Chairman Warren G. Magnuson (D-Wash.) of the Senate Appropriations Committee got his way.

Because of a political minuet danced by the Navy and Todd shipyard, two of the six FFG7 frigates funded in the pending defense appropriations bill will be built in Mangnuson's hometown of Seattle.

The chairman had refused to clear the $132 billion measure for a Senate floor vote until he received a commitment that two of those ships, costing $200 million each, would be built in Tood's Seattle yard. Magnuson took that stand at a committee meeting last week.

Navy Undersecretary James R. Woolsey, in letters sent to Magnuson and other interested lawmakers yesterday and Wednesday night, committed his service to building three FFG7 frigates on the West Coast and three on the East Coast.

"He agrees," Woolsey wrote, referring to Navy Secretary Edward Hidalgo, who was in Hawaii Wednesday, "and I hereby confirm that it is the Navy's intention" to split the six-ship contract between the East and West coasts.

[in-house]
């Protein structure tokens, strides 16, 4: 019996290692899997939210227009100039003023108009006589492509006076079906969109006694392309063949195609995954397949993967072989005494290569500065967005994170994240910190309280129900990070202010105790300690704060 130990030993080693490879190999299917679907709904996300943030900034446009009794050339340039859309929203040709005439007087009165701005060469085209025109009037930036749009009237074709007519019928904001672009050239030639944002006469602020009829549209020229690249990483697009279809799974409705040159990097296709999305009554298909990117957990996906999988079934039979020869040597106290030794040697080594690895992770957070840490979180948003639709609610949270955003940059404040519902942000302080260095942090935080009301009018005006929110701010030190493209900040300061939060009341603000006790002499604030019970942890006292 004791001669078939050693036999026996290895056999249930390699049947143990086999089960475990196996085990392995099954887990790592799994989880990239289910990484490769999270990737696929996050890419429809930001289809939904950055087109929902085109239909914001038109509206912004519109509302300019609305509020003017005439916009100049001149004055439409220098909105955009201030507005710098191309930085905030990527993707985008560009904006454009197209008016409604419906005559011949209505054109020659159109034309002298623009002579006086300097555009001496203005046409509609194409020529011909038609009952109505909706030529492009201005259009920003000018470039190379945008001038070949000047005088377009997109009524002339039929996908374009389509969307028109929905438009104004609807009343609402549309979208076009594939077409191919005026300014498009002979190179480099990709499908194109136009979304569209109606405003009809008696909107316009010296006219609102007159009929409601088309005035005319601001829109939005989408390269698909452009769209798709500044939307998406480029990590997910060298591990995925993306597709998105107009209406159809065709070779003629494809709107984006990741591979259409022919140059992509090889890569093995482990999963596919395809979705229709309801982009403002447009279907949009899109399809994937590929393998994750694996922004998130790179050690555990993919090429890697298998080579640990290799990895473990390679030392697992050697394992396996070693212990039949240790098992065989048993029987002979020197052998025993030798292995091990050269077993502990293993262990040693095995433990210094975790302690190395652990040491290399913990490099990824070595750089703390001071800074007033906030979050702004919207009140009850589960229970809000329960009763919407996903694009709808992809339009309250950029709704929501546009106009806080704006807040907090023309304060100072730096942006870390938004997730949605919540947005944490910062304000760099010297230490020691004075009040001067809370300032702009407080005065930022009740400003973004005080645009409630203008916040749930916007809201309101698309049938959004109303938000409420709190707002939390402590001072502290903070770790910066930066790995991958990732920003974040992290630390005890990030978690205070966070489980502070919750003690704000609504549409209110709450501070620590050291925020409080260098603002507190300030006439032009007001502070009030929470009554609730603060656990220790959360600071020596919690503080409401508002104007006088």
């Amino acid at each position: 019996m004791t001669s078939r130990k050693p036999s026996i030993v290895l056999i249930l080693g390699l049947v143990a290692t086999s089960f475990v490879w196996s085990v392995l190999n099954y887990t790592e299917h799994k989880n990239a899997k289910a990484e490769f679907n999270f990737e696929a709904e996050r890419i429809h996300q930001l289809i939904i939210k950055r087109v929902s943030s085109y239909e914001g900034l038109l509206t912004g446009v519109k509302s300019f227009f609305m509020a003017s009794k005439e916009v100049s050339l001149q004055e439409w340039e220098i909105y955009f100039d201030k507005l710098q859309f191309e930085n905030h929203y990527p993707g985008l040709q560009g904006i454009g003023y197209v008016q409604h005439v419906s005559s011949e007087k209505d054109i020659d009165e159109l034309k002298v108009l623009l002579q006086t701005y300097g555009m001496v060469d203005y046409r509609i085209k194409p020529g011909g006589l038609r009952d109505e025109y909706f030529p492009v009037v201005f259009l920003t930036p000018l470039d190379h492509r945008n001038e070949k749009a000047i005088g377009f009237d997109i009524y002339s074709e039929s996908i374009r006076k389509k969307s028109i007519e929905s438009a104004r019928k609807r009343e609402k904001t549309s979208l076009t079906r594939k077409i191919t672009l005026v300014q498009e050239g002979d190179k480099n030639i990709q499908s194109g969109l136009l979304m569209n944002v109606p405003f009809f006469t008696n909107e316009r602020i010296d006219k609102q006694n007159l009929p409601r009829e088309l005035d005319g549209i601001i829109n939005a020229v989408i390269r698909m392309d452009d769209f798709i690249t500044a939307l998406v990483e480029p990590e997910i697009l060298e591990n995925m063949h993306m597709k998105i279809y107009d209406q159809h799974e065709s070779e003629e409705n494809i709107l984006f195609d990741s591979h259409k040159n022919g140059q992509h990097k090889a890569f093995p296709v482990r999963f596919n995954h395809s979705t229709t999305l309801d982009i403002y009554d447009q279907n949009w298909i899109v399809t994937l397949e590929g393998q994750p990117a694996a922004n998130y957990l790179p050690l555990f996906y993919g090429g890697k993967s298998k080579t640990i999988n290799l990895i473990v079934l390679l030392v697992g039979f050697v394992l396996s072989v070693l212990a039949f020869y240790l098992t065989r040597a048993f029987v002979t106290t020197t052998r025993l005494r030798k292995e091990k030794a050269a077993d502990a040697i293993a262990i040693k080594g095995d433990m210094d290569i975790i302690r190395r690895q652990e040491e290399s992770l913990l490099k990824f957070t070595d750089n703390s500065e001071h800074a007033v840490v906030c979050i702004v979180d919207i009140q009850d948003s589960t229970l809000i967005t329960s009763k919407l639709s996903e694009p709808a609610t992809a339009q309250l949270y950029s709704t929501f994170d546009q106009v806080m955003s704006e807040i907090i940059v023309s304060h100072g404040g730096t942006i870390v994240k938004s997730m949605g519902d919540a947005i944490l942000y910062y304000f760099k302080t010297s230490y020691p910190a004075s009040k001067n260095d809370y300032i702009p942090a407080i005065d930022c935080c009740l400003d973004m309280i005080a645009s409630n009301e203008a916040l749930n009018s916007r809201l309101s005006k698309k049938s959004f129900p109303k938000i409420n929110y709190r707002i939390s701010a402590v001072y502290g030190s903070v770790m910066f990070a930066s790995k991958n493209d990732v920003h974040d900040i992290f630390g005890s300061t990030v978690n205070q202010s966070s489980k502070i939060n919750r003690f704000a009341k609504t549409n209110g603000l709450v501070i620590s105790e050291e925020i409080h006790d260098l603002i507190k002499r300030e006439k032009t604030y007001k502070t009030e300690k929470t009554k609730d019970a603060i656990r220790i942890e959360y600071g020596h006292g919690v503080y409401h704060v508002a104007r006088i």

Hidalgo and Woolsey did not want to set a precedent by committing the Navy in writing in advance to building ships in specific yards. Procurement is supposed to be competitive. But the Navy's promise of a three-three split enabled Todd to close the political deal.

"Certainly we will be delighted to build two of these three units in our very splendid Seattle division," John T. Gilbride, chairman of Todd Shipyards Corp., wrote Magnuson.

The Navy had planned to contract with Todd to build three frigates in its Los Angeles yard. The other three would be built at Bath Iron Works in the home state of Democratic Sen. Edmund S. Muskie of Maine, chairman of the Senate Budget Committee.

Under the new arrangement, Gilbride went on, the third West Coast ship will "be built at our equally proficient Los Angeles division," and some additional Navy overhaul and repair work will go to the Los Angeles yard.